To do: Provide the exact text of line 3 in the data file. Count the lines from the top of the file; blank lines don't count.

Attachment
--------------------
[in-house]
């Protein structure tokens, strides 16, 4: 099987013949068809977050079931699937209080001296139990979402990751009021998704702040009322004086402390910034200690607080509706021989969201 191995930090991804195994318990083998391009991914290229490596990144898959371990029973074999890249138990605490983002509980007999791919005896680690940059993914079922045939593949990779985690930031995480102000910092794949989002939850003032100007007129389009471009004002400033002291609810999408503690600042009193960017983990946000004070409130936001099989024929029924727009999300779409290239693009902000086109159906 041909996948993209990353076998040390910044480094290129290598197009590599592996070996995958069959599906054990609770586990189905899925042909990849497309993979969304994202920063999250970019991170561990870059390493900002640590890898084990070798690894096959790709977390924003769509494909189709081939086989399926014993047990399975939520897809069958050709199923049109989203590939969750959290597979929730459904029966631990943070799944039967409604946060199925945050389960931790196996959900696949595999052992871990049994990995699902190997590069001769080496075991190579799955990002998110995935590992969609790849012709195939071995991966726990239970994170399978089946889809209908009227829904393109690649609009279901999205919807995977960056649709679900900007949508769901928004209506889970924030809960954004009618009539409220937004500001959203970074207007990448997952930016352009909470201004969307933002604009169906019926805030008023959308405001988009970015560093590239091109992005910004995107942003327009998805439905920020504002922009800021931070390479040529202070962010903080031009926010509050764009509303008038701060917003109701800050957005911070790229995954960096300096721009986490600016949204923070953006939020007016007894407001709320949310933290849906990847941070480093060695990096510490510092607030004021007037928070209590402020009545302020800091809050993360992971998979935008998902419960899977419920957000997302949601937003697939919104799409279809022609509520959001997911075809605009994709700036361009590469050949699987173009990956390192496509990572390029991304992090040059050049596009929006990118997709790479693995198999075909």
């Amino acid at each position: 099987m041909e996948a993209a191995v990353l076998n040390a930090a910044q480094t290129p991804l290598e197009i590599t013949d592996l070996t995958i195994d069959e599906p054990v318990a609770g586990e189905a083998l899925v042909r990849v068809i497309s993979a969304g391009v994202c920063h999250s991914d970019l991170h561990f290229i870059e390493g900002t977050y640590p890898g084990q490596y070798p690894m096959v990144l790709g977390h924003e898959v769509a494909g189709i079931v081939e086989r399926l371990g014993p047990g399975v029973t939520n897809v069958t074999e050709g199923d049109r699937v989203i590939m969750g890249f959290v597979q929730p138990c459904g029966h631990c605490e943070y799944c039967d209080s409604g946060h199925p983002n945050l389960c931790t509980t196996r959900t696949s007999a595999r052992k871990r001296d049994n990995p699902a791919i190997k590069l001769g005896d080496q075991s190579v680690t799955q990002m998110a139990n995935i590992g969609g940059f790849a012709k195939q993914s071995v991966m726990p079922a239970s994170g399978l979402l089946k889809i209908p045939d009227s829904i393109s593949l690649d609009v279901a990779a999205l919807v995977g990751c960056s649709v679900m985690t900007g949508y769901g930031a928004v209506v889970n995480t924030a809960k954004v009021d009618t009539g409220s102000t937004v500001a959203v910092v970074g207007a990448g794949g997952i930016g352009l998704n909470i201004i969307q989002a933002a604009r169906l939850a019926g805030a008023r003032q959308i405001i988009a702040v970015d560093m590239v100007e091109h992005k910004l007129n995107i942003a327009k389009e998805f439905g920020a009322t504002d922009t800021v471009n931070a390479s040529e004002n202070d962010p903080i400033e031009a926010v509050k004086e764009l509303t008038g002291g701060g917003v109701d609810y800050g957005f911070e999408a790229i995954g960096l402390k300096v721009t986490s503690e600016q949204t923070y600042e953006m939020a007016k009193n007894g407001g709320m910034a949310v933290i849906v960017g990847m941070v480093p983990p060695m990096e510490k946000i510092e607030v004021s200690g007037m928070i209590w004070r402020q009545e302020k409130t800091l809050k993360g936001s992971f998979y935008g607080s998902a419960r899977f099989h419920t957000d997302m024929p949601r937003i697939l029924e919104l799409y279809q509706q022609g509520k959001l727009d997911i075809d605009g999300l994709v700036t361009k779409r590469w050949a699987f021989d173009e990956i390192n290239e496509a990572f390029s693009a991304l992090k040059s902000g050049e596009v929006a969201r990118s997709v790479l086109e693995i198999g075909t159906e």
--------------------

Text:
């Amino acid at each position: 099987m041909e996948a993209a191995v990353l076998n040390a930090a910044q480094t290129p991804l290598e197009i590599t013949d592996l070996t995958i195994d069959e599906p054990v318990a609770g586990e189905a083998l899925v042909r990849v068809i497309s993979a969304g391009v994202c920063h999250s991914d970019l991170h561990f290229i870059e390493g900002t977050y640590p890898g084990q490596y070798p690894m096959v990144l790709g977390h924003e898959v769509a494909g189709i079931v081939e086989r399926l371990g014993p047990g399975v029973t939520n897809v069958t074999e050709g199923d049109r699937v989203i590939m969750g890249f959290v597979q929730p138990c459904g029966h631990c605490e943070y799944c039967d209080s409604g946060h199925p983002n945050l389960c931790t509980t196996r959900t696949s007999a595999r052992k871990r001296d049994n990995p699902a791919i190997k590069l001769g005896d080496q075991s190579v680690t799955q990002m998110a139990n995935i590992g969609g940059f790849a012709k195939q993914s071995v991966m726990p079922a239970s994170g399978l979402l089946k889809i209908p045939d009227s829904i393109s593949l690649d609009v279901a990779a999205l919807v995977g990751c960056s649709v679900m985690t900007g949508y769901g930031a928004v209506v889970n995480t924030a809960k954004v009021d009618t009539g409220s102000t937004v500001a959203v910092v970074g207007a990448g794949g997952i930016g352009l998704n909470i201004i969307q989002a933002a604009r169906l939850a019926g805030a008023r003032q959308i405001i988009a702040v970015d560093m590239v100007e091109h992005k910004l007129n995107i942003a327009k389009e998805f439905g920020a009322t504002d922009t800021v471009n931070a390479s040529e004002n202070d962010p903080i400033e031009a926010v509050k004086e764009l509303t008038g002291g701060g917003v109701d609810y800050g957005f911070e999408a790229i995954g960096l402390k300096v721009t986490s503690e600016q949204t923070y600042e953006m939020a007016k009193n007894g407001g709320m910034a949310v933290i849906v960017g990847m941070v480093p983990p060695m990096e510490k946000i510092e607030v004021s200690g007037m928070i209590w004070r402020q009545e302020k409130t800091l809050k993360g936001s992971f998979y935008g607080s998902a419960r899977f099989h419920t957000d997302m024929p949601r937003i697939l029924e919104l799409y279809q509706q022609g509520k959001l727009d997911i075809d605009g999300l994709v700036t361009k779409r590469w050949a699987f021989d173009e990956i390192n290239e496509a990572f390029s693009a991304l992090k040059s902000g050049e596009v929006a969201r990118s997709v790479l086109e693995i198999g075909t159906e």